Television after TV

Essays on a Medium in Transition

Jan Olsson (Redaktør) ; Lynn Spigel (Redaktør)

Television after TV

In the last ten years, television has reinvented itself in numerous ways. The demise of the U.S. three-network system, the rise of multi-channel cable and global satellite delivery, changes in regulation policies and ownership rules, technological innovations in screen design, and the development of digital systems like TiVo have combined to transform the practice we call watching tv. Les mer
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Television after TV

In the last ten years, television has reinvented itself in numerous ways. The demise of the U.S. three-network system, the rise of multi-channel cable and global satellite delivery, changes in regulation policies and ownership rules, technological innovations in screen design, and the development of digital systems like TiVo have combined to transform the practice we call watching tv. If tv refers to the technologies, program forms, government policies, and practices of looking associated with the medium in its classic public service and three-network age, it appears that we are now entering a new phase of television. Exploring these changes, the essays in this collection consider the future of television in the United States and Europe and the scholarship and activism focused on it.With historical, critical, and speculative essays by some of the leading television and media scholars, Television after TV examines both commercial and public service traditions and evaluates their dual (and some say merging) fates in our global, digital culture of convergence. The essays explore a broad range of topics, including contemporary programming and advertising strategies, the use of television and the Internet among diasporic and minority populations, the innovations of new technologies like TiVo, the rise of program forms from reality tv to lifestyle programs, television's changing role in public places and at home, the Internet's use as a means of social activism, and television's role in education and the arts. In dialogue with previous media theorists and historians, the contributors collectively rethink the goals of media scholarship, pointing toward new ways of accounting for television's past, present, and future.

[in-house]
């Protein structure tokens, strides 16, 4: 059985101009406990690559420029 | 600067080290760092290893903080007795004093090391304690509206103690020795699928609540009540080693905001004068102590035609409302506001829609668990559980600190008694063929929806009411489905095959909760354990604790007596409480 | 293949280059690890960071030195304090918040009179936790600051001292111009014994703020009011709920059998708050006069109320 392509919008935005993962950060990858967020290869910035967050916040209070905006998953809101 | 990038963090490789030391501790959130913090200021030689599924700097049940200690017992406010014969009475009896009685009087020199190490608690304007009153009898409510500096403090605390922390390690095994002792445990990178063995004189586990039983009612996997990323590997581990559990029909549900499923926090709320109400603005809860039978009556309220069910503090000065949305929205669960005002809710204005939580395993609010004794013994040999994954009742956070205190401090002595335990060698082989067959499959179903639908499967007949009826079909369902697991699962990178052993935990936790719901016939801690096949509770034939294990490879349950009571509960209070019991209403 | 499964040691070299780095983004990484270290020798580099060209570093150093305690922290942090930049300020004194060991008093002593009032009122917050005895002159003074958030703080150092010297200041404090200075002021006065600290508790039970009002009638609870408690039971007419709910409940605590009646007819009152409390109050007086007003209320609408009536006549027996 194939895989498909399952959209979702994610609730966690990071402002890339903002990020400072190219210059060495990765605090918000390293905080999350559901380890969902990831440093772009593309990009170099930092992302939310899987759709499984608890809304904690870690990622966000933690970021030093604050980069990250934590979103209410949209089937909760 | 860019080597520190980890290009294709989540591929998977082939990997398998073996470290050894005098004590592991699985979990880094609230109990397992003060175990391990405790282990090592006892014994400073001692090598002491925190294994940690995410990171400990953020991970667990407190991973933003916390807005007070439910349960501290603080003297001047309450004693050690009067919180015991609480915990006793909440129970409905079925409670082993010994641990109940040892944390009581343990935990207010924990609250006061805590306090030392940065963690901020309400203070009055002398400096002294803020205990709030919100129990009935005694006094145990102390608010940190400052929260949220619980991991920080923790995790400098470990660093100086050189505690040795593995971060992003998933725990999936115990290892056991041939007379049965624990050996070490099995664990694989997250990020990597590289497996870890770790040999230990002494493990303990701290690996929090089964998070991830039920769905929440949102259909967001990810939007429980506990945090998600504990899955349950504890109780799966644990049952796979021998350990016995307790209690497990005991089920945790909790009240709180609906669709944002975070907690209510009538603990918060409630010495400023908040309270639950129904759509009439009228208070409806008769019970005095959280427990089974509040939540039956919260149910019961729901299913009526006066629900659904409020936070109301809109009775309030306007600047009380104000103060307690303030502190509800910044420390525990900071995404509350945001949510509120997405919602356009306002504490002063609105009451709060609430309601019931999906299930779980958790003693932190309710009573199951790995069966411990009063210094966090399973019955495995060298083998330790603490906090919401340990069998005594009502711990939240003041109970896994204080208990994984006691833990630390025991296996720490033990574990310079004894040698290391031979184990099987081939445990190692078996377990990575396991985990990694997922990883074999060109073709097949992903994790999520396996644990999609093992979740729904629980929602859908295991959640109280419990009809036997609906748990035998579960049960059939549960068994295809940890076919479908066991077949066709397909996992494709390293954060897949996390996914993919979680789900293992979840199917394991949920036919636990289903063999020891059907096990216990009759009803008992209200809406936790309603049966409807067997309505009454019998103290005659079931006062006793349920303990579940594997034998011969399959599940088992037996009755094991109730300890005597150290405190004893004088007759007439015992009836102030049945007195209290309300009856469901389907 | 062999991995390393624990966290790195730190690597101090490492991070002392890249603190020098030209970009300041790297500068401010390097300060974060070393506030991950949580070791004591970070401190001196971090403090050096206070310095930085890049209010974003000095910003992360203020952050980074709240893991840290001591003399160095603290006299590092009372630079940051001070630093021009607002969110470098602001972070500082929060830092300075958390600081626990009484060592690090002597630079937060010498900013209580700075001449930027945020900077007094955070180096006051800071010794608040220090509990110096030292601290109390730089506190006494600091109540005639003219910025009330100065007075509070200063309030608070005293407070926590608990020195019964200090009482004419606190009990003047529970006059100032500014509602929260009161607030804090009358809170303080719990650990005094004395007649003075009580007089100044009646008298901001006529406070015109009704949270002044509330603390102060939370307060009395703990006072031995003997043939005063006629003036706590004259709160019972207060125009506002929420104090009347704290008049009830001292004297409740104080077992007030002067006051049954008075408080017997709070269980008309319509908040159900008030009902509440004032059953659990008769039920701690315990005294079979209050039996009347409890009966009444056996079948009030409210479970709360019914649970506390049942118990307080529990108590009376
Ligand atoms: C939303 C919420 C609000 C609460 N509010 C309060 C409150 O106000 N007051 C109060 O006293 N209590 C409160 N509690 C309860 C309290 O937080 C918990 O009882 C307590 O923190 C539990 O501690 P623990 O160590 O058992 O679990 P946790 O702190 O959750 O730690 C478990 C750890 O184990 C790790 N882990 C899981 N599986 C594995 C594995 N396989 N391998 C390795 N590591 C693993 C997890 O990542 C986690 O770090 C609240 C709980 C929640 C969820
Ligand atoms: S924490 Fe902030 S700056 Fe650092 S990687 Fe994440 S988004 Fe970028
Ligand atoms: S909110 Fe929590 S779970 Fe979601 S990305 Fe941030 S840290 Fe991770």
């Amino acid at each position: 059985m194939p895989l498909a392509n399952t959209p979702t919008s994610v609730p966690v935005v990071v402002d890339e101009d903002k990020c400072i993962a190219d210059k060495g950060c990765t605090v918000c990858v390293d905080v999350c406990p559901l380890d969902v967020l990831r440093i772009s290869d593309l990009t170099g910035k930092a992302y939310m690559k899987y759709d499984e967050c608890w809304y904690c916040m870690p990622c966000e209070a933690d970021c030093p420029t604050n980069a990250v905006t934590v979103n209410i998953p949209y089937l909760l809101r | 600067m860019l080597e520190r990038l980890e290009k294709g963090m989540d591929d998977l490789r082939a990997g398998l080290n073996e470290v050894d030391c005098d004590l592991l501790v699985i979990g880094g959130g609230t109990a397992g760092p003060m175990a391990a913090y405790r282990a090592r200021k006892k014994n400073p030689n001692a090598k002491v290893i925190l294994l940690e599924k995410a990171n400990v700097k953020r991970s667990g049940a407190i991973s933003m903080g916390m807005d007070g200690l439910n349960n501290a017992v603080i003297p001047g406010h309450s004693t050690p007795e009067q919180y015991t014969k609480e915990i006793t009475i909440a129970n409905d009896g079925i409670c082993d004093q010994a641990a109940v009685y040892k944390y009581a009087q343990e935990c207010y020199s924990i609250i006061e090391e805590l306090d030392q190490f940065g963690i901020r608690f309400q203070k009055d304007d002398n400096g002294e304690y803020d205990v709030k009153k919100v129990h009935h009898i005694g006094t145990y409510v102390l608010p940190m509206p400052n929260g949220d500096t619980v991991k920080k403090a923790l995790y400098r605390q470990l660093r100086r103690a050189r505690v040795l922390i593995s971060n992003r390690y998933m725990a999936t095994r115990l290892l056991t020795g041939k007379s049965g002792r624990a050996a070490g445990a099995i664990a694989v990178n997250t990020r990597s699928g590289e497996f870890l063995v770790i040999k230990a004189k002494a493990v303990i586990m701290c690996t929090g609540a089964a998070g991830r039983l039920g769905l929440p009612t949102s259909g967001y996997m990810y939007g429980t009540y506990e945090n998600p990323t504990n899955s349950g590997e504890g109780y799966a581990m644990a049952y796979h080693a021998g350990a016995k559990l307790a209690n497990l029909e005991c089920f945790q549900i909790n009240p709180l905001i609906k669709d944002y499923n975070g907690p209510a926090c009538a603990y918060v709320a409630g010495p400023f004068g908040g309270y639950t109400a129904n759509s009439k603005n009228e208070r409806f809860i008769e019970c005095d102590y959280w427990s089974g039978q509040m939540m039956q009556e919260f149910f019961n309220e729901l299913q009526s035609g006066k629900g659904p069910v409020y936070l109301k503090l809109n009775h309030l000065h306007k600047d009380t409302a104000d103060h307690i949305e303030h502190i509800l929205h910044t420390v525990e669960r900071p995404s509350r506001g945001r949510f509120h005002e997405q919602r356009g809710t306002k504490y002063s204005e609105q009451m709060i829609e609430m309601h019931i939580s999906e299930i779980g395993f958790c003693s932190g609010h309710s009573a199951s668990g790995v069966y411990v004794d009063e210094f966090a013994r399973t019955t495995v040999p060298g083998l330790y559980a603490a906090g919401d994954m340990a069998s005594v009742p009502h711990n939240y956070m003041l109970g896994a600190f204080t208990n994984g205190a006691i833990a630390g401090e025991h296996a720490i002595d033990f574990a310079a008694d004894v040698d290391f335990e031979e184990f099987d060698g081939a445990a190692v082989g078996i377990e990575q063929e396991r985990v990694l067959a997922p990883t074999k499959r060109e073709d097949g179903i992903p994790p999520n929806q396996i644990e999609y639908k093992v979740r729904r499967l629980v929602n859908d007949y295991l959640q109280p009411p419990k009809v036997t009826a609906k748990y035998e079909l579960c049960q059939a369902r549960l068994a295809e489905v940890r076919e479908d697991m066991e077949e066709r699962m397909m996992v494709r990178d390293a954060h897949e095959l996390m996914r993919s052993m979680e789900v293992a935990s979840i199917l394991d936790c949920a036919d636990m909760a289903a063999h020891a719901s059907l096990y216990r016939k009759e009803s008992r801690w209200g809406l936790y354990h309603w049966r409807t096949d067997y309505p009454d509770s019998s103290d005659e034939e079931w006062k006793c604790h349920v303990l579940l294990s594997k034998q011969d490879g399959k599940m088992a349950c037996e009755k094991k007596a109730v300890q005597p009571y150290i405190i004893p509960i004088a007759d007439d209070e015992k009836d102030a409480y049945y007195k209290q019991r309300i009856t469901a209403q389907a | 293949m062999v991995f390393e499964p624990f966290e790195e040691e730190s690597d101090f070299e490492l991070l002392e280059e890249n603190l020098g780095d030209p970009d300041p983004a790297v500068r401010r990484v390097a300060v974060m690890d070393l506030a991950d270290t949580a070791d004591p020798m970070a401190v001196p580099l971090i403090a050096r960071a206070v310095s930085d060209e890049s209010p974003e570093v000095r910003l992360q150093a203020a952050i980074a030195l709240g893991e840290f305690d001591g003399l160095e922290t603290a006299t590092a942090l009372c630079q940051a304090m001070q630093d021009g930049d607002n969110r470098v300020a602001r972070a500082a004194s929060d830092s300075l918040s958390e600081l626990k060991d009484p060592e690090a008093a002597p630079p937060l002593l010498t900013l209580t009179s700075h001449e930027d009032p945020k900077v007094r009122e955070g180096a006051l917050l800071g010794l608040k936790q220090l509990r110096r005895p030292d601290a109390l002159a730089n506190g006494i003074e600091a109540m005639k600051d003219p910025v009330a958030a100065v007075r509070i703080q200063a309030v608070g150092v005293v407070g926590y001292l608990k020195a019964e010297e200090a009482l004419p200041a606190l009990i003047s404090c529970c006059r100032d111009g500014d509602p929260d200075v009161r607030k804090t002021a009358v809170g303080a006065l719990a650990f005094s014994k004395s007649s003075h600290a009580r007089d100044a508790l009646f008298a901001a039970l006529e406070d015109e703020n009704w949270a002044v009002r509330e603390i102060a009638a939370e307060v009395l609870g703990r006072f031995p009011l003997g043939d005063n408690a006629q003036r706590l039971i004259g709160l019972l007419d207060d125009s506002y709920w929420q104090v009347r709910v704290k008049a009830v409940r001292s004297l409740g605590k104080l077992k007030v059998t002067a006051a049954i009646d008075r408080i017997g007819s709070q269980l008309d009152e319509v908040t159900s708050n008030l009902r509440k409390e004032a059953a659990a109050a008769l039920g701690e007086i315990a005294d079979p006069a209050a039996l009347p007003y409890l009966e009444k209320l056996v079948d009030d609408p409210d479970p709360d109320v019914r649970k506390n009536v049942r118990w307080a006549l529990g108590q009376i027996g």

Contributors. William Boddy, Charlotte Brunsdon, John T. Caldwell, Michael Curtin, Julie D'Acci, Anna Everett, Jostein Gripsrud, John Hartley, Anna McCarthy, David Morley, Jan Olsson, Priscilla Pena Ovalle, Lisa Parks, Jeffrey Sconce, Lynn Spigel, William Uricchio

Introduction / Lynn Spigel 1

I. Industry, Programs, and Production Contexts

Convergence Television: Aggregating From and Repurposing Content in the Culture of Conglomeration / John Caldwell 41

Life-styling Britain: The 8-9 Slot on British Television / Charlotte Brundson 75

What If?: Charting Television's New Textual Boundaries / Jeffery Sconce 93

Interactive Television and Advertising Form in Contemporary U.S. Television / William Brody 113

Flexible Microcasting: Gender, Generation, and Television-Internet Convergence / Lisa Parks 133

II. Technology, Society, and Cultural Form

Television's Next Generation: Technology/Interface Culture/Flow / William Uricchio 163

The Rhythms of the Reception Area: Crisis, Capitalism, and the Waiting Room TV / Anna McCarthy 183

Broadcast Television: The Chances of Its Survival in a Digital Age / Jostein Gripsrud 210

Double Click: The Million Woman March on Television and the Internet / Anna Everett 224

III. Electronic Nations, Then and Now

One Commercial Week: Television in Sweden Prior to Public Service / Jan Olsson 249

Media Capitals: Cultural Geographies of Global TV / Michael Curtin 270

At Home with Television / David Morley 303

Pocho.com: Reimaging Television on the Internet / Priscilla Pena Ovalle 324

IV. Television Teachers

Television, the Housewife, and the Museum of Modern Art / Lynn Spigel 349

From Republic of Letters to Television Republic? Citizen Readers in the Era of Broadcast Television / John Hartley 386

Cultural Studies, Television Studies, and the Crisis in the Humanities / Julie D'Acci 418

Contributors 447

Index 451

A critical reassessment of television and television studies in the age of new media.

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